An interview with London-based French artist Marguerite Humeau.
When the curator and concept of the 2nd edition of the Riga International Biennial of Contemporary Art (RIBOCA2) were announced, it was soon widely suspected that the London-based French artist Marguerite Humeau (1986) would be among the ranks of artists due to her long and fruitful cooperation – and friendship – with the biennial’s curator-in-chief Rebecca Lamarche-Vadel. Of course, this did eventually turn out to be the case. As I finish writing this interview in April 2020, it is now known that RIBOCA2 has been postponed due to the COVID-19 pandemic, yet before the closing of the borders I managed to visit one of its potentially most interesting artists at her London studio.
For her modest age of 34, Humeau has accomplished rather much. She has had solo exhibitions at Nottingham Contemporary and the Palais de Tokyo (FOXP2, 2016), Tate Britain (Echoes, 2017), Manifesta 2016, Frieze London (Visions, 2016), and Nottingham Contemporary and the New Museum in New York (Birth Canal, 2018). She has been nominated for the Prix Marcel Duchamp and has received the Battaglia Foundry Sculpture Prize, the Zurich Art Prize, the Royal British Society of Sculptors Bursary Award and others. Her work can be found in the collections of MoMA in New York, Tate London, the Centre Pompidou in Paris and the Fonds de Dotation Famille Moulin in Paris, among others. After she participated in a show curated by Hans-Ulrich Obrist at the Serpentine Galleries in 2014 (for which she resurrected Cleopatra’s voice singing an ancient love song), the curator wrote: “Humeau may be a young artist, but her work reaches back to before the dawn of human history itself.”
So it is, indeed, for much of Humeau’s work – mostly manifested in the form of sculpture or installation – deals with deep time and the extinction of forgotten beings. In her reflections, she mixes science, history, myth, conspiracy theories, animalism, bioethics and many other aspects and viewpoints. As she has said of her own work: “Research gives credibility to my stories. I use scientific facts but also, and more importantly, speculations and fictions. I want to create strong physical, almost supernatural experiences.” One of the latest topics she has focused on is whether, after witnessing the mass extinction of their peers and other species due to environmental collapse and climate change, wild animals of our age might begin developing some sense of spirituality. After visiting Humeau’s studio and our conversation, this idea certainly seems more credible to me than before.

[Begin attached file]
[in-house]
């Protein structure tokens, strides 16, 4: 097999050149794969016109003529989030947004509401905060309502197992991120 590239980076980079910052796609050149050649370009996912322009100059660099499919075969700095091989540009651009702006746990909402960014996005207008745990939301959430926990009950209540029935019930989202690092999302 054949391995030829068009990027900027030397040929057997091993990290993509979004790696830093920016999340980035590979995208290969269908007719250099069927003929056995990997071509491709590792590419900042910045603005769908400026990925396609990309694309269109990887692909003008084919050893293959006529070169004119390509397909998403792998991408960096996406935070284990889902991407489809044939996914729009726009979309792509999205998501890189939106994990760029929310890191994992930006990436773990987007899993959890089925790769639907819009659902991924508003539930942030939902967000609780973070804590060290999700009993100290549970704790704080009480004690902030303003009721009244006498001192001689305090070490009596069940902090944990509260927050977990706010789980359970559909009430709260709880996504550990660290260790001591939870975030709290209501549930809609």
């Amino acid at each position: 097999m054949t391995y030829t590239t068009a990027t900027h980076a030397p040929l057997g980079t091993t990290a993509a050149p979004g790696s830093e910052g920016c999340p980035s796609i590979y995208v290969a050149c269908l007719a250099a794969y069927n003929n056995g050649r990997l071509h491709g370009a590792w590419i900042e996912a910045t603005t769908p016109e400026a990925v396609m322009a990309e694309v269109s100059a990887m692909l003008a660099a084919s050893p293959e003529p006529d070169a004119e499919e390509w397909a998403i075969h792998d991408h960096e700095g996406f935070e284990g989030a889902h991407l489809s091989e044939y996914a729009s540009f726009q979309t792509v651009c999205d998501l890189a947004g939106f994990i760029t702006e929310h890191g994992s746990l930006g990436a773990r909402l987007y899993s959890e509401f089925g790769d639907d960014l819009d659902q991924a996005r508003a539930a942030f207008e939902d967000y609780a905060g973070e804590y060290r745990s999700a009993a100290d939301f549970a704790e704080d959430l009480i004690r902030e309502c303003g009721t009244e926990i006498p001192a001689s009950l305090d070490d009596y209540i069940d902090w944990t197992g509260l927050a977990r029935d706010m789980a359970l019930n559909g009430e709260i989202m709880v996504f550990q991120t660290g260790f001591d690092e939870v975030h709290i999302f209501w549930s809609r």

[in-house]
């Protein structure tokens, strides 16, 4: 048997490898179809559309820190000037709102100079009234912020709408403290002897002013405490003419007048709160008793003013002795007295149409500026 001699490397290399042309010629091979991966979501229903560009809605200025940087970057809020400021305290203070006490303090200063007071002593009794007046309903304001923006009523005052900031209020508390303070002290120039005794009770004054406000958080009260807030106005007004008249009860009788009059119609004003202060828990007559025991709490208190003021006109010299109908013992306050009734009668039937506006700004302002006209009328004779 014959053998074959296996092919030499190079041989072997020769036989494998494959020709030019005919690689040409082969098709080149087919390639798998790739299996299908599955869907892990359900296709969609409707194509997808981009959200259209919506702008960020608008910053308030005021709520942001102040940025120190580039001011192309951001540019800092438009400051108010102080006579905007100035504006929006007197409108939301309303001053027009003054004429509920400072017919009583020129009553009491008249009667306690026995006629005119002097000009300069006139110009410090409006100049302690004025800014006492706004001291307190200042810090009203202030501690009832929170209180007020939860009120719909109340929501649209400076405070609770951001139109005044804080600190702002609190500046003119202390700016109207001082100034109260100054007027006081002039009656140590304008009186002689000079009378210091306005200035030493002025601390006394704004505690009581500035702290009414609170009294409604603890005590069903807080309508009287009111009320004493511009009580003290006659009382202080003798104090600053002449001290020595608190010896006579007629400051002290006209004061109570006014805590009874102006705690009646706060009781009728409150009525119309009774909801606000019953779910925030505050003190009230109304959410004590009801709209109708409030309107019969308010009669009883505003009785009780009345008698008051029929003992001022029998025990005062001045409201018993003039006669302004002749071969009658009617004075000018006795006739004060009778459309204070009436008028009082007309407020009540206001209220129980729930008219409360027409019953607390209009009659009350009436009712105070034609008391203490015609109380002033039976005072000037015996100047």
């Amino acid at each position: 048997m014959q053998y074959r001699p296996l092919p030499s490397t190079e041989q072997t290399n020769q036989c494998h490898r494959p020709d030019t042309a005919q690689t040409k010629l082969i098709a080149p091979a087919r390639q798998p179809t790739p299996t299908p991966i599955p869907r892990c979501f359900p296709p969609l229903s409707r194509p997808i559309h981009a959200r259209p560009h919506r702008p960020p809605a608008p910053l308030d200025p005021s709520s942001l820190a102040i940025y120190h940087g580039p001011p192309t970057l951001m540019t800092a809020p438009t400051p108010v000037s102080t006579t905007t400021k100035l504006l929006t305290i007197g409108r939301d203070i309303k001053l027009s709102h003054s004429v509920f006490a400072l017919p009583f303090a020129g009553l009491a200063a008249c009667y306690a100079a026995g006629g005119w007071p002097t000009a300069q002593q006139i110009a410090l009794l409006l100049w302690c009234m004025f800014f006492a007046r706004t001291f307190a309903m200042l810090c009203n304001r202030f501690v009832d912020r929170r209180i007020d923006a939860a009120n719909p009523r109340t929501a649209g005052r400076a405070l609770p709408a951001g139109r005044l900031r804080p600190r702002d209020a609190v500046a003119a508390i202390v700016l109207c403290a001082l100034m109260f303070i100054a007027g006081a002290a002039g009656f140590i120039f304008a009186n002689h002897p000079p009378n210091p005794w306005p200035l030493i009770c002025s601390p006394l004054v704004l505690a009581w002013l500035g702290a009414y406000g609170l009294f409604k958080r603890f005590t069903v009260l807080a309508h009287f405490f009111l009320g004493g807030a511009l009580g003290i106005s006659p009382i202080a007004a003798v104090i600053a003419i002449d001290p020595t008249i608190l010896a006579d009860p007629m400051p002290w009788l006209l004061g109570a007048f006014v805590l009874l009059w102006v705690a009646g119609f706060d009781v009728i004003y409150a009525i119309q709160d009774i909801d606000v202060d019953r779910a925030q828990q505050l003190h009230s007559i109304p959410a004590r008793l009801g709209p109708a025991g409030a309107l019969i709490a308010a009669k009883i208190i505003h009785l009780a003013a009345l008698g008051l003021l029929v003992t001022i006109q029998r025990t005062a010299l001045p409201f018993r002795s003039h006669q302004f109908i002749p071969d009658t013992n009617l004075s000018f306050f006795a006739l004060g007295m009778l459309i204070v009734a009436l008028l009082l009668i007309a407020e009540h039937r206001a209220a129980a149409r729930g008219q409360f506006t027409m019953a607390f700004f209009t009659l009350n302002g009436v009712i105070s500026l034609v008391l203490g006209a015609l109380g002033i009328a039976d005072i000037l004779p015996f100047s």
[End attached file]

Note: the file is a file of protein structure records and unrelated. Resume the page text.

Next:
Do you remember how you became interested in extinct animals?
In 2010, I participated in a project that focused on imagining scenarios about things that would happen when biotechnologies become much more intertwined in our daily lives. That was just after Michael Jackson died, and I wondered what would happen if we could recreate the larynx, the vocal cords of dead people. I discovered a company that was printing organs from cells with the help of 3D printers. And so I was thinking about the future of this – maybe we could recreate the larynges of singers and other icons? But if we could do that, we could also do it on an industrial scale. Basically, meaning that we would be able to have the larynx of someone performing at different places at the same time. Then I began thinking about how that would be the equivalent of the digital revolution – one could be present in many different places at the same time, but instead of being present through a screen, the person’s larynx would be physically present. So I started looking into extraordinary voices that unfortunately don’t exist anymore. Furthermore, I started thinking about extinct animals, and what would happen if we were able to recreate their voices and therefore also, in a way, their physical presence.